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Alex Mogliner
Department of Mathematics
University of California

Monte Carlo Simulations and Probabilistic Analysis Shed Light on how Microtubules Search in Space

Mitosis is the process of segregation of chromosomes before cell division. Before the chromosomes can be moved, they have to be attached to the opposite poles of the cell through microtubules, dynamic polymers that grow and shrink rapidly and repeatedly probing space and searching for the chromosomes. Attachment to the chromosomes stabilizes microtubules and is a basis for the proper cell division. This process, termed Search and Capture, is time consuming and is often the bottleneck for the cell division. In this work, using mathematical modeling and stochastic simulations, we show that without any bias toward the chromosomes, Search and Capture is not efficient enough to explain experimentally measured mitosis duration. We propose that a spatial chemical gradient stabilizes microtubules in the vicinity of the chromosomes, therefore introducing a bias in the Search and Capture process. We show mathematically that the biased Search and Capture is efficient enough to explain experimental results . To test model predictions, we measured the mitosis duration in mutant cells. Our experimental results confirm the model predictions. The model also suggests that the cell fine-tunes a number of parameters to optimize the process, and that the time for Search and Capture depends littlew on the chromosome number. The last conclusion has important implication for cancer cells.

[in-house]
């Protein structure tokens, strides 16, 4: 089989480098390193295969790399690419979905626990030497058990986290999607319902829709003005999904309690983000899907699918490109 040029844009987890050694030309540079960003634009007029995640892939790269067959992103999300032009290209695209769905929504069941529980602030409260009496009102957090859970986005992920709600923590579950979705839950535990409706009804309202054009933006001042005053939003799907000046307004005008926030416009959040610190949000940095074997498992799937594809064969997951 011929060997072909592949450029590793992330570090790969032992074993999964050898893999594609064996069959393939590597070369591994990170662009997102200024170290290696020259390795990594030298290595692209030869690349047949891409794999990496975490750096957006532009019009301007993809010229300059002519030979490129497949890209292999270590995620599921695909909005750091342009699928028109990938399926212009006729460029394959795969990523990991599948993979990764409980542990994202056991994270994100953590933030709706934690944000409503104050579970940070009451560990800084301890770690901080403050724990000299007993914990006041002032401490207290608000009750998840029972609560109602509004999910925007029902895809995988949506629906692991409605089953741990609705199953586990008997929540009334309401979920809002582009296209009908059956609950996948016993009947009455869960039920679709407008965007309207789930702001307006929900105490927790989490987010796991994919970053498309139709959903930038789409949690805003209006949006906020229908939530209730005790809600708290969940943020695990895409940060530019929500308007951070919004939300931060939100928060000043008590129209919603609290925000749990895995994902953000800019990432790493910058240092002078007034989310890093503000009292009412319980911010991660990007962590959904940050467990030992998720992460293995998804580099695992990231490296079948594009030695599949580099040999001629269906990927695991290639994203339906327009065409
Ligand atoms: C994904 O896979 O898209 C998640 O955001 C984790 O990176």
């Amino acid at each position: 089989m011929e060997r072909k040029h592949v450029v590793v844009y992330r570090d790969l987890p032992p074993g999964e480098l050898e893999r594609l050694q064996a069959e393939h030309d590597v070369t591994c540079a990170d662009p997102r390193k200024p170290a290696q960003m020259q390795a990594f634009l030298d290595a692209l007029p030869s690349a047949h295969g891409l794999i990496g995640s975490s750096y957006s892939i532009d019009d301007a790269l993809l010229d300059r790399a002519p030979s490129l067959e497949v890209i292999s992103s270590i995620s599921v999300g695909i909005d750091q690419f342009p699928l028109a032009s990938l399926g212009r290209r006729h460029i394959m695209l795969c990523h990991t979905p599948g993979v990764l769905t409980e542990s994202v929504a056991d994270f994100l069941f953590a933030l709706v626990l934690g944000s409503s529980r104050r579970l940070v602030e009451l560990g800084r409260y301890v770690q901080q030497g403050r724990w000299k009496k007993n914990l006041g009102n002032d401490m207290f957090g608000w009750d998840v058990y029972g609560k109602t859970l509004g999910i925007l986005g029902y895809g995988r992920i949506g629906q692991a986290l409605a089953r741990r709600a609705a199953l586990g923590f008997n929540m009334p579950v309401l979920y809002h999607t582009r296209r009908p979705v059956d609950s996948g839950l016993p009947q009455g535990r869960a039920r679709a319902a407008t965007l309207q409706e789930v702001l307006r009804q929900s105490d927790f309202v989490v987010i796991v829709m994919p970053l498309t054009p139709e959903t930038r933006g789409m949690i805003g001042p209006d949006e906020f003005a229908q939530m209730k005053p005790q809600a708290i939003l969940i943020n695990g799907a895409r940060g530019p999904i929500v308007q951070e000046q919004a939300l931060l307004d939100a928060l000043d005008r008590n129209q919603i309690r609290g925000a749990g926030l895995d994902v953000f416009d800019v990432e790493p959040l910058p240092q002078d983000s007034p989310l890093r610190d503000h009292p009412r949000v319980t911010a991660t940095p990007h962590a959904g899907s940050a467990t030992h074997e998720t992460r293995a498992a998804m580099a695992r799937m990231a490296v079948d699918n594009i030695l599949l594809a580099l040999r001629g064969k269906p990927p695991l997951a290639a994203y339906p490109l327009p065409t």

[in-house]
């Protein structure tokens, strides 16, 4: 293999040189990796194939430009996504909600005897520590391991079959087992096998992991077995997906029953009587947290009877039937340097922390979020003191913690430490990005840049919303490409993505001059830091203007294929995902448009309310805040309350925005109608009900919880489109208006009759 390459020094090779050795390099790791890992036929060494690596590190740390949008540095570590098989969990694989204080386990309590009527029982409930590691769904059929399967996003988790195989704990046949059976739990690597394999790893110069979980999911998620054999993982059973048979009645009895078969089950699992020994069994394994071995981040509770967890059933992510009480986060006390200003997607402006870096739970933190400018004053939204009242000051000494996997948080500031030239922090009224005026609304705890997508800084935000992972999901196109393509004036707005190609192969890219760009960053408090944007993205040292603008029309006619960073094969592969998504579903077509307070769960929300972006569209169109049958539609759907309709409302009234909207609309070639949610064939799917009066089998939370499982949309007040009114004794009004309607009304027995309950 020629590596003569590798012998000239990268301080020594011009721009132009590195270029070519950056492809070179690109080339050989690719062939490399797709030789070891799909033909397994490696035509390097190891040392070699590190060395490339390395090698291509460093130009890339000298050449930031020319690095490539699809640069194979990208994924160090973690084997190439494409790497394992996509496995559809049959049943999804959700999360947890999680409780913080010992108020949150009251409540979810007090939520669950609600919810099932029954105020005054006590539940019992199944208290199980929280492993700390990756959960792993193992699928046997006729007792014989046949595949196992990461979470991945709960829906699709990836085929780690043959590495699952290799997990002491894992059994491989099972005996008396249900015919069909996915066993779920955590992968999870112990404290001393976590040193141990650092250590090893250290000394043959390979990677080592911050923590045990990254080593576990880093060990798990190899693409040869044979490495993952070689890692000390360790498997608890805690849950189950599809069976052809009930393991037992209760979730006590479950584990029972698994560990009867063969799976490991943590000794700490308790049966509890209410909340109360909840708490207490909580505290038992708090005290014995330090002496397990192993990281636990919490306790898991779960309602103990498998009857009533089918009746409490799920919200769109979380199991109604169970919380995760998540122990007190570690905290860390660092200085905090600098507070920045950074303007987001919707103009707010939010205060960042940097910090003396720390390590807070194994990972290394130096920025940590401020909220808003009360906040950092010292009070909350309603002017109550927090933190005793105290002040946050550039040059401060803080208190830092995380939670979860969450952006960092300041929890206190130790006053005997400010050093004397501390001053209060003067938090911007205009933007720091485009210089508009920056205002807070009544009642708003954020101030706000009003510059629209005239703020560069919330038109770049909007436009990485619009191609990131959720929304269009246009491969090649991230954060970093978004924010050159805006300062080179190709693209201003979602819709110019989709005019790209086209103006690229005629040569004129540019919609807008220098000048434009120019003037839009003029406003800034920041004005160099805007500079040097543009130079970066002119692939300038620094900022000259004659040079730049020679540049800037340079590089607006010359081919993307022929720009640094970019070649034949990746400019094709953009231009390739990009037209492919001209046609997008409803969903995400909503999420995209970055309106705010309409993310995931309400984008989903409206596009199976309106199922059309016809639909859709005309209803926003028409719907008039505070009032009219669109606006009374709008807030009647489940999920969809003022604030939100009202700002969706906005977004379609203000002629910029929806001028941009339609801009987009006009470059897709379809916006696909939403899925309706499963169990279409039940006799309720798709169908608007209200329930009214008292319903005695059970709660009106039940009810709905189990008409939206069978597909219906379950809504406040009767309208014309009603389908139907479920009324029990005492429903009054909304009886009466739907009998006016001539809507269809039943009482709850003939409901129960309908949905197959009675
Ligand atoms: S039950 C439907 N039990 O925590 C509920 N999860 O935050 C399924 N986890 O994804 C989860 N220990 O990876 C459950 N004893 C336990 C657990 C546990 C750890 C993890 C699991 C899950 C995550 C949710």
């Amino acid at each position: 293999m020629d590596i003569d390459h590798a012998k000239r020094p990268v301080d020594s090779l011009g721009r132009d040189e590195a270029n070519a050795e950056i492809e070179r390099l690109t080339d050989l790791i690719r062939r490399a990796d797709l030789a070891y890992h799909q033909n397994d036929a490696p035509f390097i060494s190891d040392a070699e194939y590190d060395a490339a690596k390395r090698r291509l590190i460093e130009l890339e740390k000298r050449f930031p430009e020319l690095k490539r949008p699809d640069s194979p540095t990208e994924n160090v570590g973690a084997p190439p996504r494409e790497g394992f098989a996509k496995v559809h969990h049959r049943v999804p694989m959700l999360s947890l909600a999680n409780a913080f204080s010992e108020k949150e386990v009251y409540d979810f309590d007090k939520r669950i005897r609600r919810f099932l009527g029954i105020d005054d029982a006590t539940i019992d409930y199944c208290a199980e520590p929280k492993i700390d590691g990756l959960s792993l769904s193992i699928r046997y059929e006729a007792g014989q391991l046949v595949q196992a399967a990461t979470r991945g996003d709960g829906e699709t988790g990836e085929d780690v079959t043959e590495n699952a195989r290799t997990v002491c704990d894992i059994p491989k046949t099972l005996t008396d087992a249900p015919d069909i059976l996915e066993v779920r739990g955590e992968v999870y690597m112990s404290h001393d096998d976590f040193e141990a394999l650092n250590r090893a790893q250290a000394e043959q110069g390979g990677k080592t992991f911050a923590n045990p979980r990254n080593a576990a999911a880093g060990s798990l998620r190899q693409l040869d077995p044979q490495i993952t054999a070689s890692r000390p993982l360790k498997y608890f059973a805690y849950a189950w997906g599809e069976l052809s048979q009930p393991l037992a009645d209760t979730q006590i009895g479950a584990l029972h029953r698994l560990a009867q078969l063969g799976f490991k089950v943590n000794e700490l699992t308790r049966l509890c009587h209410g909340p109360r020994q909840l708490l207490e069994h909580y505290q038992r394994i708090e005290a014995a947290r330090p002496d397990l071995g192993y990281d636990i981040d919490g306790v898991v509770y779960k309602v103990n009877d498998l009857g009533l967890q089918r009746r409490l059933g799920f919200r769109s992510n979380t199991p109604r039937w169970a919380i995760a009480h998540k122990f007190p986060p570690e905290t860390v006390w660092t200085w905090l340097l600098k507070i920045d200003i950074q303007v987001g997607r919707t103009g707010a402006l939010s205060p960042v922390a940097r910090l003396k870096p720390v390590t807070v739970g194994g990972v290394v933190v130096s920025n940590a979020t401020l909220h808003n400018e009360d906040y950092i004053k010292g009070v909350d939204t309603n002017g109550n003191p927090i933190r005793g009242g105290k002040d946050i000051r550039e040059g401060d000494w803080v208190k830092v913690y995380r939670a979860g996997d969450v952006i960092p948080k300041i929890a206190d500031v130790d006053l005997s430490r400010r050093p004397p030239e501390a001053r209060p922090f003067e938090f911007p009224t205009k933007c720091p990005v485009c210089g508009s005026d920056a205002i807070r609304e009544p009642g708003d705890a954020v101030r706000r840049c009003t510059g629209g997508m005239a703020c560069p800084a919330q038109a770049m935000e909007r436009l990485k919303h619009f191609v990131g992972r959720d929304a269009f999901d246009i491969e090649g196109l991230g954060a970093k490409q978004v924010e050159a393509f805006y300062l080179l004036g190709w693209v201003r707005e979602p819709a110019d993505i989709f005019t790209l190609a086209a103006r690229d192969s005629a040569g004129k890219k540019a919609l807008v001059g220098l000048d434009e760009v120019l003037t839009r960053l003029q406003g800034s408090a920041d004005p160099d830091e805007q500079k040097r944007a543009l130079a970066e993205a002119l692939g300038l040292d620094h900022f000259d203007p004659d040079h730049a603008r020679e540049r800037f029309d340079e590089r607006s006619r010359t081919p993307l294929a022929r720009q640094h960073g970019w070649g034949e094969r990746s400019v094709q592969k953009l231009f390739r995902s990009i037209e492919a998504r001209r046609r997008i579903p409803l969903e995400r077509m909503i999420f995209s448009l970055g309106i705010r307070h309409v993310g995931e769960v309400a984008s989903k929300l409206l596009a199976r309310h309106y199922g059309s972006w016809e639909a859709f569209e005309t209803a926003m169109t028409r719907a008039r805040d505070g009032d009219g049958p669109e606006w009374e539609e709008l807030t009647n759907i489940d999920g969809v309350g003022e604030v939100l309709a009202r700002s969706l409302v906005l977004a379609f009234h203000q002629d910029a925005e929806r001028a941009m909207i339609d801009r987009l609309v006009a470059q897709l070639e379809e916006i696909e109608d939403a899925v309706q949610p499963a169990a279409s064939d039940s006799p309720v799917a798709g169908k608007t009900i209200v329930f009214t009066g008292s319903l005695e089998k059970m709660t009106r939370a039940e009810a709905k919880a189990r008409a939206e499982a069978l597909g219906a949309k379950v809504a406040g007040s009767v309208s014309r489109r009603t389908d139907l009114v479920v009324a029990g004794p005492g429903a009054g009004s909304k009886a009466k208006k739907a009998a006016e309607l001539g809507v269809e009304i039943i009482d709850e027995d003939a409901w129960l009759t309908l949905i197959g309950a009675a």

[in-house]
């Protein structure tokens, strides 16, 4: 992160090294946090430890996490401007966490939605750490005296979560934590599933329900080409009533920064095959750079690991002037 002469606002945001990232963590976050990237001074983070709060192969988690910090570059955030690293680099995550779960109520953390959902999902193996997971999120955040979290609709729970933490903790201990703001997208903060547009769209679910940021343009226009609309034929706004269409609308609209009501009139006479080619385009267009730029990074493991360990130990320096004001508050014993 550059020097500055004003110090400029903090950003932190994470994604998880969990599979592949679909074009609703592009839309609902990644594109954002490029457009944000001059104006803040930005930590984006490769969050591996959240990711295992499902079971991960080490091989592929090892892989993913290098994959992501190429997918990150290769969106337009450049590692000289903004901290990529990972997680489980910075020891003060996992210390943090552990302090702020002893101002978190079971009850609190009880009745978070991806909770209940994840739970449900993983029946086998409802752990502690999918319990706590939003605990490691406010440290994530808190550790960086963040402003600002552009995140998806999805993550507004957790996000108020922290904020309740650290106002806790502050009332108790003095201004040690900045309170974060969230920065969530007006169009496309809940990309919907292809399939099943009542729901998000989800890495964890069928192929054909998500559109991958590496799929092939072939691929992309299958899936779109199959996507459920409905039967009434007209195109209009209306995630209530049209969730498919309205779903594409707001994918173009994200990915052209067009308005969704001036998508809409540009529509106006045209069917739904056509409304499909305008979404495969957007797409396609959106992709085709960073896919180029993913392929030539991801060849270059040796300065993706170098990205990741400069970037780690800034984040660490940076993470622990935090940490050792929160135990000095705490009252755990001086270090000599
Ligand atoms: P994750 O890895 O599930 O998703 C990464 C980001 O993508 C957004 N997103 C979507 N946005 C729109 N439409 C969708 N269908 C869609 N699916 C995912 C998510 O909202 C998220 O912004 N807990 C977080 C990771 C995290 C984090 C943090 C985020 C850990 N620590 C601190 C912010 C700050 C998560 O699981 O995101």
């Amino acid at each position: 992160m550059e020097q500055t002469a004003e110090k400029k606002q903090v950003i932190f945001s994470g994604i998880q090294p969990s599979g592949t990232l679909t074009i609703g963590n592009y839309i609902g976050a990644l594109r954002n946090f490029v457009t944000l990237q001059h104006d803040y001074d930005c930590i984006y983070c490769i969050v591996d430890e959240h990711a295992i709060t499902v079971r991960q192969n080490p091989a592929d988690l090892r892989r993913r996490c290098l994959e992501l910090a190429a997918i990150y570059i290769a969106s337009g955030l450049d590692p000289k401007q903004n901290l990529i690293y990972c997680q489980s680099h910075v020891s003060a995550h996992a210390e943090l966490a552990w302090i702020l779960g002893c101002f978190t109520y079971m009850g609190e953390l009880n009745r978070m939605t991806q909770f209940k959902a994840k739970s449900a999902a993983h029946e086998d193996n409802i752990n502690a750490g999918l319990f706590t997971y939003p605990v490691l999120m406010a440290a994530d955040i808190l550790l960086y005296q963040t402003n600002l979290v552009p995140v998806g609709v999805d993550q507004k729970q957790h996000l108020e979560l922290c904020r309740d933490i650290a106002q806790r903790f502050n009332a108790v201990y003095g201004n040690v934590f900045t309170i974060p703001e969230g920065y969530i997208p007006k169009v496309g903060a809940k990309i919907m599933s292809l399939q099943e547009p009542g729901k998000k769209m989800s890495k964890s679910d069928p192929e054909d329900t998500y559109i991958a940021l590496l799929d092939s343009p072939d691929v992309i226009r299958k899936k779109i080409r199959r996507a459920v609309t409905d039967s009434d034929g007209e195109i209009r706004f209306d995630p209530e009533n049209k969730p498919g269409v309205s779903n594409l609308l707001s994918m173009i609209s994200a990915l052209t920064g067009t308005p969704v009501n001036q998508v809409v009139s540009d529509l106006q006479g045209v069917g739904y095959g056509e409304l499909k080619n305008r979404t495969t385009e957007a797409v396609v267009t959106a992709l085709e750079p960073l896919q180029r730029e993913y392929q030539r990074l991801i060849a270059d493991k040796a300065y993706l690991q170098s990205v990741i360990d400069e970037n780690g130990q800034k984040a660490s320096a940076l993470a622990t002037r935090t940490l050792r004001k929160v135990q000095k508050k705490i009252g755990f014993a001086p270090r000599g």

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Last Updated: Friday, November 4, 2005
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